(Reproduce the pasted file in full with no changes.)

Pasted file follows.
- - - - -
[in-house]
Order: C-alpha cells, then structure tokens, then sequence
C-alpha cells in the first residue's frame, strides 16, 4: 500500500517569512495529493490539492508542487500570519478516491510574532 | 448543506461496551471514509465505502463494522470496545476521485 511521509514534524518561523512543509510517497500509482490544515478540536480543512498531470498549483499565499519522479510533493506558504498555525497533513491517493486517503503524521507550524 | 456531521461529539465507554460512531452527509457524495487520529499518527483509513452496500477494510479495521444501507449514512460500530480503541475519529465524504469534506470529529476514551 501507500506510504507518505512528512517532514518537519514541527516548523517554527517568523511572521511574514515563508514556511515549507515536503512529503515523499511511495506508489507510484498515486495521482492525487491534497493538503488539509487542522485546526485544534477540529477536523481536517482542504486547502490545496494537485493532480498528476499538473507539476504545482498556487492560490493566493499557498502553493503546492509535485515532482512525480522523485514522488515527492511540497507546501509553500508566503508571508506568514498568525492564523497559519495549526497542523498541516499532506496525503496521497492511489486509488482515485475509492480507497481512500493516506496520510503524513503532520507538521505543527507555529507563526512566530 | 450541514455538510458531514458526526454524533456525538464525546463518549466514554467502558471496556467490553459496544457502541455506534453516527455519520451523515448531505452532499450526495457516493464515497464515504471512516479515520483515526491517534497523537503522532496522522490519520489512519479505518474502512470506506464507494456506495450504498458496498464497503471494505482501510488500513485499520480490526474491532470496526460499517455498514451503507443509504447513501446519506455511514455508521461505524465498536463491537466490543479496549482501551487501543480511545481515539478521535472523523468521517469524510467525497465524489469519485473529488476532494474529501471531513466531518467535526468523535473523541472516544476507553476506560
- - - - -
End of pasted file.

[in-house]
Order: C-alpha cells, then structure tokens, then sequence
C-alpha cells in the first residue's frame, strides 16, 4: 500500500517569512495529493490539492508542487500570519478516491510574532 | 448543506461496551471514509465505502463494522470496545476521485 511521509514534524518561523512543509510517497500509482490544515478540536480543512498531470498549483499565499519522479510533493506558504498555525497533513491517493486517503503524521507550524 | 456531521461529539465507554460512531452527509457524495487520529499518527483509513452496500477494510479495521444501507449514512460500530480503541475519529465524504469534506470529529476514551 501507500506510504507518505512528512517532514518537519514541527516548523517554527517568523511572521511574514515563508514556511515549507515536503512529503515523499511511495506508489507510484498515486495521482492525487491534497493538503488539509487542522485546526485544534477540529477536523481536517482542504486547502490545496494537485493532480498528476499538473507539476504545482498556487492560490493566493499557498502553493503546492509535485515532482512525480522523485514522488515527492511540497507546501509553500508566503508571508506568514498568525492564523497559519495549526497542523498541516499532506496525503496521497492511489486509488482515485475509492480507497481512500493516506496520510503524513503532520507538521505543527507555529507563526512566530 | 450541514455538510458531514458526526454524533456525538464525546463518549466514554467502558471496556467490553459496544457502541455506534453516527455519520451523515448531505452532499450526495457516493464515497464515504471512516479515520483515526491517534497523537503522532496522522490519520489512519479505518474502512470506506464507494456506495450504498458496498464497503471494505482501510488500513485499520480490526474491532470496526460499517455498514451503507443509504447513501446519506455511514455508521461505524465498536463491537466490543479496549482501551487501543480511545481515539478521535472523523468521517469524510467525497465524489469519485473529488476532494474529501471531513466531518467535526468523535473523541472516544476507553476506560